Fred Smith Sr. has been a mentor to some of the most well-known Christian leaders of our day. Fred popularized the phrase, “Leaders are readers,” and also said, “Make clear decisions about what you read and why.”1
Most pastors are readers, but they read too much of the same thing. By this I mean that pastors tend to gravitate toward books dealing with the ministry—reading for information rather than spiritual formation. I often wish they would read books other than the ones they take the time to read.
It is always somewhat exciting to start a new book—especially one you have reason to believe will be really good. Clean, stiff, untouched…soon it will be bent, written on, underlined, stained. I’m not nice to my books. And a good book will not be nice to me.
There is a place, I guess, for nice books, but the best books are never nice. Good books are intrusive, forceful, and inconsiderate of your feelings and comfort. A good book, unlike a nice book, confronts, challenges thought, and forces you to think, reconsider, or change. A good book will take you where you’ve never been before—often times kicking and screaming.
Most pastors read, but they read nice books. It’s a shame that with the little amount of time they do have to read that they bother to read the stuff they do: commentaries, church growth/management, books that develop their skills or give them new ways of doing the same old thing, all the while ignoring the books that deal with the pastor’s true self—his center or her soul.
Balanced people are balanced readers. There are three types of reading: educational, recreational, and inspirational.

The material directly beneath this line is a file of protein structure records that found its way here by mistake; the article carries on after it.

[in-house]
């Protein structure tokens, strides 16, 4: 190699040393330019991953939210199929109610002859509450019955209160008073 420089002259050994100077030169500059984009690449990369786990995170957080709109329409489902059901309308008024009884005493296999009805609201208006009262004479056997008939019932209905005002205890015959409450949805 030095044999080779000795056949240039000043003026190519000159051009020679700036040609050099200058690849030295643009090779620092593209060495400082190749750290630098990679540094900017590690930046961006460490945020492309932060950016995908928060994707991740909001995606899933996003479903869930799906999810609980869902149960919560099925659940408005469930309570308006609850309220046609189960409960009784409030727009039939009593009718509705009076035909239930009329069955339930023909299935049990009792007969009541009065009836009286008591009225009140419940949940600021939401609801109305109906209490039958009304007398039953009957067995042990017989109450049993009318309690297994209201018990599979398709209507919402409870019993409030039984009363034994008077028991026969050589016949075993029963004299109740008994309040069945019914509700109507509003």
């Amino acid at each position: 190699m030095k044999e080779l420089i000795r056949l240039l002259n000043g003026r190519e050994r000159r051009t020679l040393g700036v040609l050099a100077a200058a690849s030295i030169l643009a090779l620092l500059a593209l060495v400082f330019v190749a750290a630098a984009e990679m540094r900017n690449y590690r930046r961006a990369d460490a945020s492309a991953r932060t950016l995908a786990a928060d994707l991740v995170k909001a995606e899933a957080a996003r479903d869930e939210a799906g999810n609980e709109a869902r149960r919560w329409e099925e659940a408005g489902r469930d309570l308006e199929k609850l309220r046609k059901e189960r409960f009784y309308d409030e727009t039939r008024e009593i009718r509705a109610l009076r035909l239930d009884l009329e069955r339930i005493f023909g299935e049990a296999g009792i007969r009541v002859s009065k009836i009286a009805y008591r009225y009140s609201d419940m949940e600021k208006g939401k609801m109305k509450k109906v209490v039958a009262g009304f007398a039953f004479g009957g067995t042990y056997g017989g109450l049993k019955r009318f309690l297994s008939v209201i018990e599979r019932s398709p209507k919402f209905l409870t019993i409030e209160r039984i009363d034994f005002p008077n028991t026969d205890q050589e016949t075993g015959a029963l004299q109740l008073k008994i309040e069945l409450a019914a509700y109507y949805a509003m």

1. Educational: For pastors this means books like commentaries, leadership development, church health/growth, etc.
2. Recreational: Fun stuff, reading just for the pleasure of it. Nothing work related.
3. Inspirational: Reading that stretches your soul. With this type of reading, you are not looking for information as much as inspiration—inspiration that deepens your intimacy (into-me-see) with Jesus.
All three are needed for balance. Most pastors are good at educational and recreational reading, but not so good at inspirational reading. What are you reading for inspiration?
I’ve never been able to confirm this quotation from Thomas à Kempis, so don’t quote me on it, but supposedly only one scrap of paper with his actual writing has survived and it reads: “For rest, respite, repose on this earth, I’ve looked high and low, but couldn’t find it, except perhaps in out-of-the-way nooks with out-of-the-ordinary books.”
The best books are out of the ordinary, they get your attention and transform your soul, and they form you more than inform you.
The above article is an excerpt from my book: Mile Wide, Inch Deep: Experiencing God Beyond the Shallows, Soul Care For Busy Pastors and the Rest of Us. Find your copy here.